Please mention themes! Certain themes always attract my attention: forgiveness, reconciliation, redemption, complicated family drama, hope, friendship, women supporting women, and second chances are all winners in my experience! I also appreciate trigger warnings…..although these often contain spoilers and you need to warn readers before you include a TW. I wrote a post on TWs here. If you don’t believe in including trigger warnings, I understand. But I (and many others) do appreciate them because they help me choose books I know will fit my reading tastes and help prevent an unexpected and unpleasant reading experience. Knowing is power.

4.

I Look For Honesty (and Kindness)

There are kind ways of reviewing books truthfully. I don’t mind the sandwich method: your honest opinion (what didn’t work for you) can be “sandwiched” between a couple of positives. If the book wasn’t to your taste, who do you think would enjoy reading the book? I think it’s kind to acknowledge what another reader might find enjoyable. No two people ever read the same book. Also, when I’m reading a negative review, I look for specific examples not rants. For instance, knowing that the characters are stereotypical or not well developed is more helpful than expressing a general statement of hatred for the characters. When you tell me in your review that the characters are stereotypical, I can interpret that as negative but it is stated kindly. I like to study and learn from reviewers who can make negative comments in kind ways. (And, please note, reviewing etiquette requires that authors are never tagged in negative reviews). As a side note, I only post 3, 4, and 5 star reviews on my blog, so you are not likely to find a 1 or 2 star review on the blog. For all my reviews and DNFs visit me on Goodreads which is where I rate it all.

5.

I Look For Readability

Don’t want me to read your review? If you don’t want me to read your review, post ONE LONG BLOCK of text with no breaks or subheadings. But wait….isn’t “content king”? I do appreciate great content and I will slog through reading your review if I’m especially curious about the book you’re reviewing; however, if I have to make myself read it, you’ve probably lost many other visitors. I’ve even read reviews where the summary runs together with the review in one long block. Honestly it takes very little effort to hit the enter/return key to start a new paragraph! Separating your thoughts into paragraphs and adding a bold word or two or a subheading for each paragraph greatly enhances readability!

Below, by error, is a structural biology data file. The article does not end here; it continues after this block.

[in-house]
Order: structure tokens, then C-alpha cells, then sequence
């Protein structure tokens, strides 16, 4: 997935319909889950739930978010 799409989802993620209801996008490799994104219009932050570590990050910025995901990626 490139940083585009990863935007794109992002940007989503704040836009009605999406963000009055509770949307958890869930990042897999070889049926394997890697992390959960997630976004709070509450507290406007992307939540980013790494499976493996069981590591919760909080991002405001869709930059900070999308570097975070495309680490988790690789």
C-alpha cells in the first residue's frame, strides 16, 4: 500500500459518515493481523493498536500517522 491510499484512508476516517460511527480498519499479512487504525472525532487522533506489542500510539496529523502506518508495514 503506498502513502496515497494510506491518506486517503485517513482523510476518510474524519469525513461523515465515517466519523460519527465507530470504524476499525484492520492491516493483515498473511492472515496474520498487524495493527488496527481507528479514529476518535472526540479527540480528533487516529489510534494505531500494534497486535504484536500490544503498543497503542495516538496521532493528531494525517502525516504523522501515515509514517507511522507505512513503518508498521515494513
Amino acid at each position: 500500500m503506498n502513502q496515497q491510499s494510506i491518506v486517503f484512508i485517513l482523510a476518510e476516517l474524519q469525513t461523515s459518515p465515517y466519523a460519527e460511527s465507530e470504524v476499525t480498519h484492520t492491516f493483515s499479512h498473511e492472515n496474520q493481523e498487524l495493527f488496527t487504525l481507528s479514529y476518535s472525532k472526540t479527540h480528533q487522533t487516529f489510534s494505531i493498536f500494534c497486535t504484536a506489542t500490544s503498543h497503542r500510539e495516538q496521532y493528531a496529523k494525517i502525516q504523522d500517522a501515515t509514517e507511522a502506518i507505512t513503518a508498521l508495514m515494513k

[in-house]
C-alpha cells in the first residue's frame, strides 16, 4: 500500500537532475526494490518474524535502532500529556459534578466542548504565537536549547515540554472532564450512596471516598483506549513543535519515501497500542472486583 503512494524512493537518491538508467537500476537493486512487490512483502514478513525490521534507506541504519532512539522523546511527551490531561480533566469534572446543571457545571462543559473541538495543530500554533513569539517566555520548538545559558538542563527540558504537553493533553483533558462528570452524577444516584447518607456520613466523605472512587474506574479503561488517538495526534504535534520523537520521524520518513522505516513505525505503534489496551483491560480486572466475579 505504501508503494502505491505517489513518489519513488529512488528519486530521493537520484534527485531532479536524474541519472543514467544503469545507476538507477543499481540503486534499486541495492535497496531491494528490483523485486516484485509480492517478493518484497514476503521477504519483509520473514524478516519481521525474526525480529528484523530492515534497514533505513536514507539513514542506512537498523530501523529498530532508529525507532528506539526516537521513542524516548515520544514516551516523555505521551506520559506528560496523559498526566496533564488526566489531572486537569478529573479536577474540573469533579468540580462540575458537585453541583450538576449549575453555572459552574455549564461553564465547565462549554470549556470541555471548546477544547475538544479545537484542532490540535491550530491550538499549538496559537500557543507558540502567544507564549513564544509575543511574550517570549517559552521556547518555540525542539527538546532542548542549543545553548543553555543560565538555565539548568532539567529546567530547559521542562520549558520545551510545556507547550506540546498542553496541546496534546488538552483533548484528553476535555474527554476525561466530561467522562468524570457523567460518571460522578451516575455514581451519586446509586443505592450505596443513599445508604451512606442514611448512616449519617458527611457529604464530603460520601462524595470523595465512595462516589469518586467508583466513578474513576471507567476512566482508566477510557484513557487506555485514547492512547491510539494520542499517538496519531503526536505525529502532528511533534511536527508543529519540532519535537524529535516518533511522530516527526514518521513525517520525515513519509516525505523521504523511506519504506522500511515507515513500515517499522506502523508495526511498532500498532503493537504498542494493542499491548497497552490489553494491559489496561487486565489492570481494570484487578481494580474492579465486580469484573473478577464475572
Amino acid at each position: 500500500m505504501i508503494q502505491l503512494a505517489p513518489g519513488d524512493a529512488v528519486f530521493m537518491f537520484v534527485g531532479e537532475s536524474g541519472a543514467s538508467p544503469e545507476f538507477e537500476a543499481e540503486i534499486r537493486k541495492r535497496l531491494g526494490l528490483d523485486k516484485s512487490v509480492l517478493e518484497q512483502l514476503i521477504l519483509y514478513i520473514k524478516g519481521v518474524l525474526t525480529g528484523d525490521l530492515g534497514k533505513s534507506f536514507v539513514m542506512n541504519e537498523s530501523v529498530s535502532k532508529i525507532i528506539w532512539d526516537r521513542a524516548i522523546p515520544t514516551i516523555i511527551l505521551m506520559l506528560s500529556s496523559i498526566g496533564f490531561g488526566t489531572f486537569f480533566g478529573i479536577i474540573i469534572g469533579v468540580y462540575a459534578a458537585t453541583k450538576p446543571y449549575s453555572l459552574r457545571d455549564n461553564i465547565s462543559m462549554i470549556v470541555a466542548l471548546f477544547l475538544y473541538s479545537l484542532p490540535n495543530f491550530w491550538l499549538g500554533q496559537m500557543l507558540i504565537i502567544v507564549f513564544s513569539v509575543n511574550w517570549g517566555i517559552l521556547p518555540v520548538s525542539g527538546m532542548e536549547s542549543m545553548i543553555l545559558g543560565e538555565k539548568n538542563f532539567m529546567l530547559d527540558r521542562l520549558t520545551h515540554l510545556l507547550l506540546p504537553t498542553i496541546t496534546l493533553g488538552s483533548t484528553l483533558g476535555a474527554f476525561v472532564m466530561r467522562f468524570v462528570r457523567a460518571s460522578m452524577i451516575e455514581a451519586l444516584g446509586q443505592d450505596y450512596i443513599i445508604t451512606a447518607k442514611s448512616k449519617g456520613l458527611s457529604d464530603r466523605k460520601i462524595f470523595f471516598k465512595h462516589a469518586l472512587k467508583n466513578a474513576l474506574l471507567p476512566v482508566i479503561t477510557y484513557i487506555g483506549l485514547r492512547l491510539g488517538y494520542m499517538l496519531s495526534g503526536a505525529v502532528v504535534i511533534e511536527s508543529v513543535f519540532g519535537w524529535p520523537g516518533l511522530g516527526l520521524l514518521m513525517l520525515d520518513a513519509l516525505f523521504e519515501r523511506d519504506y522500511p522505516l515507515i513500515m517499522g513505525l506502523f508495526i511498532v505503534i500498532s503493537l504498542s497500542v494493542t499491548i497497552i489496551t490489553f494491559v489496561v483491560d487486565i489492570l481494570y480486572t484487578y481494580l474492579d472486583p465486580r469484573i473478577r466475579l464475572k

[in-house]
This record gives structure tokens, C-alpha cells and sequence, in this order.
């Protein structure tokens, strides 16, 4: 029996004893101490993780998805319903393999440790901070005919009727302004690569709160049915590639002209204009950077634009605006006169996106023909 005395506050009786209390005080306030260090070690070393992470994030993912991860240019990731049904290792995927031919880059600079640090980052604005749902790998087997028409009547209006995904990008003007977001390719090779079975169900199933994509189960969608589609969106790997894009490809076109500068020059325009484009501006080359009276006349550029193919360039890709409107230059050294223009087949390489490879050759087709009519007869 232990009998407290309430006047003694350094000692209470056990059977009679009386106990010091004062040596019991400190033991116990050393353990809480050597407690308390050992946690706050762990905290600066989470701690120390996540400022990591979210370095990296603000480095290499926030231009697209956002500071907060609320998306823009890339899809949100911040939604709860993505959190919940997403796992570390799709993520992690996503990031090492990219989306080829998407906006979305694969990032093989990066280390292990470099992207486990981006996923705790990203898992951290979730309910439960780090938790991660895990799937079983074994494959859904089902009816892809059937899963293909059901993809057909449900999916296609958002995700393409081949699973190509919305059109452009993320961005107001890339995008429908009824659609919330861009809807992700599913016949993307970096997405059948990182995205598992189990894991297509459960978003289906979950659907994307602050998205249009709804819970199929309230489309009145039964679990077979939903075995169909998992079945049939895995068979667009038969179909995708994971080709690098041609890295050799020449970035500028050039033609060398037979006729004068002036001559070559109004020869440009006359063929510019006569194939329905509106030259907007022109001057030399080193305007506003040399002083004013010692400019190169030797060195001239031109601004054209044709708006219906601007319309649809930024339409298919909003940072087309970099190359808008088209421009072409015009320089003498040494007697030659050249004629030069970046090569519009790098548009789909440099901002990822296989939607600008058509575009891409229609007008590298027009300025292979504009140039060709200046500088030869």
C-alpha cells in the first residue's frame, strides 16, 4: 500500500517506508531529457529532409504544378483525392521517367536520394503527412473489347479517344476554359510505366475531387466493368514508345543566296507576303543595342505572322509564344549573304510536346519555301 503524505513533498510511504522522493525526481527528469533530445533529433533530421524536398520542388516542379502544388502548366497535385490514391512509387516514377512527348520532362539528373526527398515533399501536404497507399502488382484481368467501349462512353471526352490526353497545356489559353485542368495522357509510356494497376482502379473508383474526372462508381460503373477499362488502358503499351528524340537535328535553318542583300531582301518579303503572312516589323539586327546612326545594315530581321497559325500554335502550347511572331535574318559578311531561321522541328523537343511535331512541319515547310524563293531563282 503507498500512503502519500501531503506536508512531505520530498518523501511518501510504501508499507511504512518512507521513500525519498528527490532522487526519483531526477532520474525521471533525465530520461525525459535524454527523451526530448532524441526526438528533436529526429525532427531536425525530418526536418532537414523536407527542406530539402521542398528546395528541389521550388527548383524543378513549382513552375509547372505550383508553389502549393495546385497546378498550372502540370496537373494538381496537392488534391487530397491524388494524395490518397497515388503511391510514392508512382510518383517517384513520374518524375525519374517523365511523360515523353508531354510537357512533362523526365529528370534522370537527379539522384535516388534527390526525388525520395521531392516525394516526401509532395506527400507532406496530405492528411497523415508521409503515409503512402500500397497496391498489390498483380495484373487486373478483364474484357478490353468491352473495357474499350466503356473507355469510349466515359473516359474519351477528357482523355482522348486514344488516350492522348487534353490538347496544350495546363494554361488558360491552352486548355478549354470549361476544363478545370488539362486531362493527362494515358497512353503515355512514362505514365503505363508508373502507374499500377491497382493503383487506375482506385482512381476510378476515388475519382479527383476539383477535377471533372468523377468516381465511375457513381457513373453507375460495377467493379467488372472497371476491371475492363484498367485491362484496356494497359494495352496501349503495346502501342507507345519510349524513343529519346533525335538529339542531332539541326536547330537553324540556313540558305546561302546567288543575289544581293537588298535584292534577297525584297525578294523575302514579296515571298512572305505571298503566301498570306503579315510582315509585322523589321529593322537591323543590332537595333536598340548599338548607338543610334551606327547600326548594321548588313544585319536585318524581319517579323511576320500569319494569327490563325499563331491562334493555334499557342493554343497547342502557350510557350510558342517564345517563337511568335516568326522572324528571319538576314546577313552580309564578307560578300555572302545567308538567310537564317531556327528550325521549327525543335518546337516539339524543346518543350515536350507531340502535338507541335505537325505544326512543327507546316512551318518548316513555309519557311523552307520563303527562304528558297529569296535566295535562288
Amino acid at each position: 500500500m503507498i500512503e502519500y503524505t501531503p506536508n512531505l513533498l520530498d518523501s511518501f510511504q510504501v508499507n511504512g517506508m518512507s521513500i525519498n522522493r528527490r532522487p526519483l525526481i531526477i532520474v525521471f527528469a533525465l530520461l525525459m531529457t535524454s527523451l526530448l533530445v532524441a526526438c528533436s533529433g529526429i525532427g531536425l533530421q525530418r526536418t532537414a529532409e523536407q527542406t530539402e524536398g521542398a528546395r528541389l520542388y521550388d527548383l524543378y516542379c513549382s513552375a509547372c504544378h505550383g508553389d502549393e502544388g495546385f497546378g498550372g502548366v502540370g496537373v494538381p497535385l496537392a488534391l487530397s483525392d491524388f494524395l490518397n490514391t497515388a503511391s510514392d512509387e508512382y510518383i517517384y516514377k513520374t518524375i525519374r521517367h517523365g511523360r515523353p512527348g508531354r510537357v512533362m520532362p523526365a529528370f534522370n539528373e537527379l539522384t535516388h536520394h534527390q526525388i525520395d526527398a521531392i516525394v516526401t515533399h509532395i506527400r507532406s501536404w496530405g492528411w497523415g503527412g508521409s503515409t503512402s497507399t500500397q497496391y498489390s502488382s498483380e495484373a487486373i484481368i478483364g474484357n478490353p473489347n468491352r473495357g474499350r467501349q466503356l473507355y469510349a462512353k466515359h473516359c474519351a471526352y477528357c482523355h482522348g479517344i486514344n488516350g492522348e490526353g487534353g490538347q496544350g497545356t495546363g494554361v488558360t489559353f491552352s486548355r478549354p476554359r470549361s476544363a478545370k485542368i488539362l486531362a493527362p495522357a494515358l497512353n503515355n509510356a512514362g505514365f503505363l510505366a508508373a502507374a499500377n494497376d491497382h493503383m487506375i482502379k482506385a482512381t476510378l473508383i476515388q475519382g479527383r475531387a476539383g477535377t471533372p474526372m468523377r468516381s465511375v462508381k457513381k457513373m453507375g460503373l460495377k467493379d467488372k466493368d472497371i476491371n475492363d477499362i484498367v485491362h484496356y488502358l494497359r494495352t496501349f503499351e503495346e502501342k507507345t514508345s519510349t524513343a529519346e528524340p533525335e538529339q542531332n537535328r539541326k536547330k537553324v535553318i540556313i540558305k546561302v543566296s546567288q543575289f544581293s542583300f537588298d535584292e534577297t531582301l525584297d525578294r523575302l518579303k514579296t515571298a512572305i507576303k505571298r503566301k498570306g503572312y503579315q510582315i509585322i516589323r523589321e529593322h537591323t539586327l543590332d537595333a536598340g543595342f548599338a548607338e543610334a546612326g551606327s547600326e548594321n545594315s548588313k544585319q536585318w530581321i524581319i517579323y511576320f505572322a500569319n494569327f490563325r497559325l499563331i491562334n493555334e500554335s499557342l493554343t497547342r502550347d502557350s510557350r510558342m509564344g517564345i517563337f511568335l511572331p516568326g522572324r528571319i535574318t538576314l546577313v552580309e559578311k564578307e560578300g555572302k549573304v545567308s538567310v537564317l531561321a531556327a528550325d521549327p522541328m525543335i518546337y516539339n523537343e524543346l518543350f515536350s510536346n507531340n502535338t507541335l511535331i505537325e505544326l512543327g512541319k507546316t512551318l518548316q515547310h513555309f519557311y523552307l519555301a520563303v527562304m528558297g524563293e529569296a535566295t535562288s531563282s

Need more convincing? If you’ve heard about SEO and think you might want to start “somewhere,” heading and subheadings are basic components of best SEO strategies. SEO enhances readability.

6.

I Look For a Star Rating

I realize that some reviewers no longer give star ratings in blog reviews, but I still look for them and appreciate the time and effort it takes to analyze and nail that down.

twinkle-twinkle-little-startwinkle-twinkle-little-startwinkle-twinkle-little-startwinkle-twinkle-little-startwinkle-twinkle-little-star

 *     *     *     *     *     *     *     *     *     *

Related: How I Write a Fiction Book Review; 10 Elements of a 5 Star Read; Do I Write Honest Reviews?

What is the most important element of a book review for you?



QOTD: Let’s Discuss

What do you look for in a review?



Happy Reading Book Buddies!

“Ah, how good it is to be among people who are reading.”
~Rainer Maria Rilke

“I love the world of words, where life and literature connect.”
~Denise J Hughes

“Reading good books ruins you for enjoying bad ones.”
~Guernsey Literary and Potato Peel Pie Society

“I read because books are a form of transportation, of teaching, and of connection! Books take us to places we’ve never been, they teach us about our world, and they help us to understand human experience.”
~Madeleine Riley, Top Shelf Text



Let’s Get Social!

Thank you for visiting and reading today! I’d be honored and thrilled if you choose to enjoy and follow along (see subscribe or follow option), promote, and/or share my blog. Every share helps us grow.

Find me at:
Twitter
Instagram
Goodreads
Pinterest



***Blogs posts may contain affiliate links. This means that at no extra cost to you, I can earn a small percentage of your purchase price.

Unless explicitly stated that they are free, all books that I review have been purchased by me or borrowed from the library.

Book Cover and author photos are credited to Amazon or an author’s (or publisher’s) website.

© ReadingLadies.com

More Books Like These Please! #TopTenTuesday #LetsDiscuss2021

June 8, 2021

More Books Like These 5 Star Reads Please!

More Books Like These Please (a tall stack of hardback books)

Image Source: Canva

Which books or tropes do you wish there were more of?
Do we share any favorites?
Which book would top your own list?

Top Ten Tuesday (meme)

2021 discussion challenge graphic (a blue bird and red fox and wall clock and stack of books graphic)